Remember when we could swipe through Tinder, meet up with someone new and later have an amazing sexual encounter? Though the novel coronavirus (COVID-19) is keeping us indoors, the time will come when we're able to enjoy in-person sex outside our homes. When that day arrives, you'll want to know what preventive options are available.
Thankfully, you have options to prevent a possible HIV transmission now and in the future. Treatment as prevention regardless of one’s HIV status is critical to ending new transmissions of HIV and bringing us closer to getting to zero. Here is some information about HIV prevention options currently available to you!
What is PEP?
PEP involves taking antiretroviral (ART) drugs for one month after possible HIV exposure to prevent someone from contracting HIV. While taking PEP does not guarantee that a person will not acquire HIV, it is an effective HIV prevention method.
Who is it for?
You should consider taking PEP if:
What do I need to know about PEP?
PEP must be started within 72 hours of possible exposure — the sooner the better. Every hour counts. PEP is also intended for emergency use and is not a sustainable method of HIV prevention. If you find yourself needing PEP more than once, you might want to consider taking PrEP (see more about PrEP below).
How do I get PEP?
PEP is covered by most private insurance plans and Medicaid but there are resources if you are uninsured and would like to take PEP. Click here to find a nearby health center in Chicago or visit your nearest emergency room to get access to PEP.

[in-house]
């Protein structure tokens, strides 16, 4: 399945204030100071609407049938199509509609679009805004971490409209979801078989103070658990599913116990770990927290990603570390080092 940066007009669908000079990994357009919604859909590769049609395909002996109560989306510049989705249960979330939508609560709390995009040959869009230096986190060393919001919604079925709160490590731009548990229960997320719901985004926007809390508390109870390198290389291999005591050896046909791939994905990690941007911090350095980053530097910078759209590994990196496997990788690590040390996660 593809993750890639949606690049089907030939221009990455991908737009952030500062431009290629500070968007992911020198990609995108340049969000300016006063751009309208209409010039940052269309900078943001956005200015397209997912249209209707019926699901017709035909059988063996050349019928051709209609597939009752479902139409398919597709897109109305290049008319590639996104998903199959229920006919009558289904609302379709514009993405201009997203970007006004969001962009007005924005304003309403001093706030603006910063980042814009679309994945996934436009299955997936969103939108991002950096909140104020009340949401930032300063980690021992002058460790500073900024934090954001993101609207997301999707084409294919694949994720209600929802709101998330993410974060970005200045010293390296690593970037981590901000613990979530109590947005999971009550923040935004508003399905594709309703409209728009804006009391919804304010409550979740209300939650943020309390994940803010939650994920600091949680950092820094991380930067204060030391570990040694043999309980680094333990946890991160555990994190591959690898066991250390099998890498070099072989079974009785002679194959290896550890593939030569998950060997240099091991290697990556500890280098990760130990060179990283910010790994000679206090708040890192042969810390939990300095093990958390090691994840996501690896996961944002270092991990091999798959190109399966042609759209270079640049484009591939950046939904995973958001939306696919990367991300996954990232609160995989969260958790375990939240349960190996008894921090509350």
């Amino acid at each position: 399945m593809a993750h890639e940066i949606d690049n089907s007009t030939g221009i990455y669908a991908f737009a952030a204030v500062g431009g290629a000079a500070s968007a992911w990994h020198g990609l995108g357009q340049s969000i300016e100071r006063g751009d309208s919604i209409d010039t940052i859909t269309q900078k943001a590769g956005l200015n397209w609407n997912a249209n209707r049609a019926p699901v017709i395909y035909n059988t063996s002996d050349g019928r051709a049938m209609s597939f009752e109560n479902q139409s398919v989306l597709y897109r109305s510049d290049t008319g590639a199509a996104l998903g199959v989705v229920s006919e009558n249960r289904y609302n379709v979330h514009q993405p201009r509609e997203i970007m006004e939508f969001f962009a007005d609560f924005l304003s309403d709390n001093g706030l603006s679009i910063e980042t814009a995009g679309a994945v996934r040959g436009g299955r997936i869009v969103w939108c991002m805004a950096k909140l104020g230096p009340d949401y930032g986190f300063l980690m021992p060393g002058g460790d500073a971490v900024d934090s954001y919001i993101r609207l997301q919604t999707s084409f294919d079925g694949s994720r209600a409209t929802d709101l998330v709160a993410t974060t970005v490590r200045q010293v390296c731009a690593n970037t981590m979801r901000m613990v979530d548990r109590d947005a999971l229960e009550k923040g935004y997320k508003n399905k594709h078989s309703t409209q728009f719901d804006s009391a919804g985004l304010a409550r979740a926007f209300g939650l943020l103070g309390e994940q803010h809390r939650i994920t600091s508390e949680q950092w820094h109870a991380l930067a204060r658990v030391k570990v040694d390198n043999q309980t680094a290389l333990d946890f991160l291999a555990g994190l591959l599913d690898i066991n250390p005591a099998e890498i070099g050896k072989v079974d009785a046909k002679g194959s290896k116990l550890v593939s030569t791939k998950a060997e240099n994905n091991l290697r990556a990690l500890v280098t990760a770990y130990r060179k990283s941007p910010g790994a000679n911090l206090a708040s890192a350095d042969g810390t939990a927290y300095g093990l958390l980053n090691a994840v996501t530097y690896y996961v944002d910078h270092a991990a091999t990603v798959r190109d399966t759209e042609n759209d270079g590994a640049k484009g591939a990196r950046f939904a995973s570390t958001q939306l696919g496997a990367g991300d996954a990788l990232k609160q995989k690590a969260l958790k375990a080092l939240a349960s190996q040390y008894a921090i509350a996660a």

What is PrEP?
PrEP is a daily prevention pill and program for people who are vulnerable to getting HIV that helps them stay HIV-negative. Taken daily, PrEP is up to 99% effective at preventing HIV. PrEP is considered very safe, but must be taken under a doctor’s orders.
Who is it for?
You might consider PrEP if:
What do I need to know about PrEP?
The PrEP program is more than taking a daily pill. It also consists of regular clinic visits to ensure you remain HIV-negative, to check for sexually transmitted infections and provide treatment as necessary, and to provide counseling and other supportive services.
How do I get PrEP?
PrEP is covered by most insurance programs as well as Medicaid. The level of your coverage will vary by the type of health insurance plan you have, but there are also assistance programs that can help you pay for PrEP, regardless of your citizenship status or whether you are insured or not. If you are an Illinois resident, your PrEP prescription is FREE. Visit prep4love.com for more information about PrEP, and visit prep4illinois.com for more information about coverage in Illinois.
What does U=U mean?
If a person living with HIV is on successful antiretroviral treatment — meaning their viral load (the amount of HIV circulating in the blood of a person living with HIV) is “undetectable” — it means they can’t transmit HIV sexually to their partners.
What do I need to know about U=U?
Not everyone living with HIV on antiretroviral treatment will achieve an undetectable viral load for a number of reasons. We must support all people living with HIV to make the healthiest choices they can, and never shame or judge someone for their treatment choices or their inability to become undetectable.
How do I get HIV treatment?
If you are a person living with HIV, talk with your health care provider about U=U or get connected to a case manager and HIV-related services by calling the AIDS Foundation of Chicago at 312-690-8860. You can also learn more about U=U at preventionaccess.org.
Now that you know your options, you can head into next weekend feeling liberated, equipped and ready for action! Need a boost? Join our community of celebrated sexperts who help normalize conversations about sex and sexual health! Play a little bingo while ya at it!